The Greeks are often thought of as the “home team,” the protagonists, the heroes of western civilization when looking at history, and it is therefore easy to either a) assume that it was inevitable that they should prevail, or b) assume that we only think of them that way because they happened to prevail. Both of these ways of thinking about the ancient Greeks fail to address what really was different about the Greeks, which may have contributed to how their ideas and culture came to influence the world for more than two millennia (I’m still reading what they wrote 2500 years ago, aren’t I?) – some of those attributes are on magnificent display in The Ten Thousand. On the Persian battlefield, the ten thousand Greek mercenaries have complete freedom of maneuver and tactical superiority over the Persians, who outnumber them by more than ten to one (if Xenophon’s numbers are reliable). In fact, they arguably win the battle, but lose the war because the usurper king for whom they were fighting was killed. Then the Persians try to cripple them by killing all their leaders. Now, in ancient armies, killing the leaders was a pretty good way to leave an army completely useless, but the Greeks just turned around and elected new leaders. That kind of flexibility of thought, and of action, is arguably one of the keys to the Greek cultural dominance over the entire western hemisphere, and not just to the reason that they consistently defeated numerically superior Persian forces in ~500 BCE.
Not that the Greeks were without flaw: their divisiveness is famous, and the reason there was never a Greek Empire was probably because they could only manage to get along if there was an existential threat to all of them, and even then it was a fraught thing. The Persians of this period routinely bribed, threatened, cajoled, and otherwise manipulated the Greeks into warring continually with each other so that they wouldn’t be strong enough to threaten the Persians. While a nascent, unified Greek identity was beginning to exist at this time, everyone was still very much from their independent city-states, and not “Greek.” That’s really emphasized when the ten thousand (well, fewer than that, by the time they make the journey) finally get back to Greek territory, and their reception is, well, not the warmest. Some of them are even sold into slavery by the Spartans. I was reflecting on China and the Great State concept a few weeks ago, and it occurred to me that China and Europe responded very differently to empire. When the Mongols unified China with other territories and called it the Yuan Dynasty, that eastern civilization embraced the concept of unification and arguably continues to do so to this day – while China had feudal periods and warring states periods, it tended to come back together. Compare that with Europe, where despite occasional attempts at unification, like Rome, the various tribes, state, and cities all eventually fragmented again. Perhaps the source of this difference can be traced back to the fiercely independent and freedom-loving Greek city-states and their often violent rivalries.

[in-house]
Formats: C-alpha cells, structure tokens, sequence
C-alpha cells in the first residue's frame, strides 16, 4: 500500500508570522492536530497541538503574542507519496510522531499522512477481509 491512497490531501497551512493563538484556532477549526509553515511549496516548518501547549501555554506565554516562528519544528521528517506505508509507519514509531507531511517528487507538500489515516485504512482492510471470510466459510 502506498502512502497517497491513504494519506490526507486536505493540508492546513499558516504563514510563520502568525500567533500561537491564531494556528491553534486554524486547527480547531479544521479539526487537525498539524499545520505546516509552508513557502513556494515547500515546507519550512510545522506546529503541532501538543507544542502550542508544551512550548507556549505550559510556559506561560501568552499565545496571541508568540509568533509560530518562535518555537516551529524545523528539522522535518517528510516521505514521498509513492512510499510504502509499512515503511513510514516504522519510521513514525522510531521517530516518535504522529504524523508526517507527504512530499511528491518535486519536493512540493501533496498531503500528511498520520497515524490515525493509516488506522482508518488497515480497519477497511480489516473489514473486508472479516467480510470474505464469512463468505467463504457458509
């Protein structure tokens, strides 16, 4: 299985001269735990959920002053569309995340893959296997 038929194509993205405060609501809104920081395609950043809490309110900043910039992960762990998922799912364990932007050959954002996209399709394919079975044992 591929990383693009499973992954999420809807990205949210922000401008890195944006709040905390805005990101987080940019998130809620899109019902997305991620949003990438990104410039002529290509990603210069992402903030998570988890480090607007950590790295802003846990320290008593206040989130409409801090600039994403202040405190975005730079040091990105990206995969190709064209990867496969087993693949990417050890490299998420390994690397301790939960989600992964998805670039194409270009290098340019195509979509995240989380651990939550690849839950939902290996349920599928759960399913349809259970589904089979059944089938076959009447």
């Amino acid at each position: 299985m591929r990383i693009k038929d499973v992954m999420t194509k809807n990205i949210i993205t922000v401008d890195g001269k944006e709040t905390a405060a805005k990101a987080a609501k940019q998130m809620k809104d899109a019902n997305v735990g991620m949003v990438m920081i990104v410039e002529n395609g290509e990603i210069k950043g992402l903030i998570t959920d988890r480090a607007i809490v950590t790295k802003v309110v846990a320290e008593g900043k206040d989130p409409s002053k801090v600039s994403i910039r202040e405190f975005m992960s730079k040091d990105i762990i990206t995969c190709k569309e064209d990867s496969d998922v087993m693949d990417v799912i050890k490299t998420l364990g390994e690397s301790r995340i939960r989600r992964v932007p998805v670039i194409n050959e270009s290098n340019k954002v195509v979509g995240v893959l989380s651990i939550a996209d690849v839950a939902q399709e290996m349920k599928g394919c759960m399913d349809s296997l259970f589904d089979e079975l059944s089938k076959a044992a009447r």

Even if you don’t read the rest of Xenophon’s works, I at least recommend you read The Ten Thousand. It’s in many ways the ancestor of all classic fantasy travelogues, and whether read from a military strategy perspective, a philosophy perspective, a leadership perspective, or just a compelling story perspective, this is well worth your time. And don’t be intimidated if you get the collected version: The Ten Thousand is only the first four percent of so of the book. Consider reading The Ten Thousand soon, and we’ll have a review next week for Xenophon’s Cyropaedia (the education of Cyrus).